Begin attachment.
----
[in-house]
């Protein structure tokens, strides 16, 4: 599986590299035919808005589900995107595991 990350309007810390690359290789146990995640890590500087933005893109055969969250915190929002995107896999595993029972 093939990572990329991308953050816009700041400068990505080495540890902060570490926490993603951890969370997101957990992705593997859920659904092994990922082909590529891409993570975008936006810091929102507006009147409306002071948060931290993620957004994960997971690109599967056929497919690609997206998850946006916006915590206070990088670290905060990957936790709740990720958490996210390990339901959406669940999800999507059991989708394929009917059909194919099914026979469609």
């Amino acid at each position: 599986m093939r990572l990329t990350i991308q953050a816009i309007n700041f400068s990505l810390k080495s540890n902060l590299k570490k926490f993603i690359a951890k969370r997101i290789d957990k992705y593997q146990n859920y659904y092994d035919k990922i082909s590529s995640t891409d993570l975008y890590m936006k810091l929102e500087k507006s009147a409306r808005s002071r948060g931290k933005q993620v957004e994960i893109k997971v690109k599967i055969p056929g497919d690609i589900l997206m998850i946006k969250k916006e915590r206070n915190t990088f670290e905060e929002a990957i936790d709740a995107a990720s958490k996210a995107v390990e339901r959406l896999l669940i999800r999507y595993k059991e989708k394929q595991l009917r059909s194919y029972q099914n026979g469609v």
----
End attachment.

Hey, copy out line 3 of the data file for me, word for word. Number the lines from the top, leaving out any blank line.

């Amino acid at each position: 599986m093939r990572l990329t990350i991308q953050a816009i309007n700041f400068s990505l810390k080495s540890n902060l590299k570490k926490f993603i690359a951890k969370r997101i290789d957990k992705y593997q146990n859920y659904y092994d035919k990922i082909s590529s995640t891409d993570l975008y890590m936006k810091l929102e500087k507006s009147a409306r808005s002071r948060g931290k933005q993620v957004e994960i893109k997971v690109k599967i055969p056929g497919d690609i589900l997206m998850i946006k969250k916006e915590r206070n915190t990088f670290e905060e929002a990957i936790d709740a995107a990720s958490k996210a995107v390990e339901r959406l896999l669940i999800r999507y595993k059991e989708k394929q595991l009917r059909s194919y029972q099914n026979g469609v």